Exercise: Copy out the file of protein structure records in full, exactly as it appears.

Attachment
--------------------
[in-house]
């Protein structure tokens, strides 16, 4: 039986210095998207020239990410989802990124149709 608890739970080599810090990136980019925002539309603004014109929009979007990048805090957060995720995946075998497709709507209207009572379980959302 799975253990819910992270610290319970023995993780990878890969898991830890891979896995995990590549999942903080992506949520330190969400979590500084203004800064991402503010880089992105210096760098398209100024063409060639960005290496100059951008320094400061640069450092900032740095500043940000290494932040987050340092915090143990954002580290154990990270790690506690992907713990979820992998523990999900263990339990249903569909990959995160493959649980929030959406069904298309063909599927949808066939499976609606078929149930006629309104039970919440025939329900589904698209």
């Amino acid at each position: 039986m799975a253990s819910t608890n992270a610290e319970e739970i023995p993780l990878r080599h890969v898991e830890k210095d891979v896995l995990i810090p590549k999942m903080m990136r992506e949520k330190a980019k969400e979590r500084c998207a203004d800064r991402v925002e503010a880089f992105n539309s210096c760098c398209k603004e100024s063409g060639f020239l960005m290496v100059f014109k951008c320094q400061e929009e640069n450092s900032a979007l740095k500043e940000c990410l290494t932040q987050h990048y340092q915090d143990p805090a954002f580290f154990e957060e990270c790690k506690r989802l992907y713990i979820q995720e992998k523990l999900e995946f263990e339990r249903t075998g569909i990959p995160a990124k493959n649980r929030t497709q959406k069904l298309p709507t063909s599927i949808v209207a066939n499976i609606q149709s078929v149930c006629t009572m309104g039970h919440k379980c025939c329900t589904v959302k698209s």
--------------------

[in-house]
């Protein structure tokens, strides 16, 4: 039986210095998207020239990410989802990124149709 608890739970080599810090990136980019925002539309603004014109929009979007990048805090957060995720995946075998497709709507209207009572379980959302 799975253990819910992270610290319970023995993780990878890969898991830890891979896995995990590549999942903080992506949520330190969400979590500084203004800064991402503010880089992105210096760098398209100024063409060639960005290496100059951008320094400061640069450092900032740095500043940000290494932040987050340092915090143990954002580290154990990270790690506690992907713990979820992998523990999900263990339990249903569909990959995160493959649980929030959406069904298309063909599927949808066939499976609606078929149930006629309104039970919440025939329900589904698209």
């Amino acid at each position: 039986m799975a253990s819910t608890n992270a610290e319970e739970i023995p993780l990878r080599h890969v898991e830890k210095d891979v896995l995990i810090p590549k999942m903080m990136r992506e949520k330190a980019k969400e979590r500084c998207a203004d800064r991402v925002e503010a880089f992105n539309s210096c760098c398209k603004e100024s063409g060639f020239l960005m290496v100059f014109k951008c320094q400061e929009e640069n450092s900032a979007l740095k500043e940000c990410l290494t932040q987050h990048y340092q915090d143990p805090a954002f580290f154990e957060e990270c790690k506690r989802l992907y713990i979820q995720e992998k523990l999900e995946f263990e339990r249903t075998g569909i990959p995160a990124k493959n649980r929030t497709q959406k069904l298309p709507t063909s599927i949808v209207a066939n499976i609606q149709s078929v149930c006629t009572m309104g039970h919440k379980c025939c329900t589904v959302k698209s």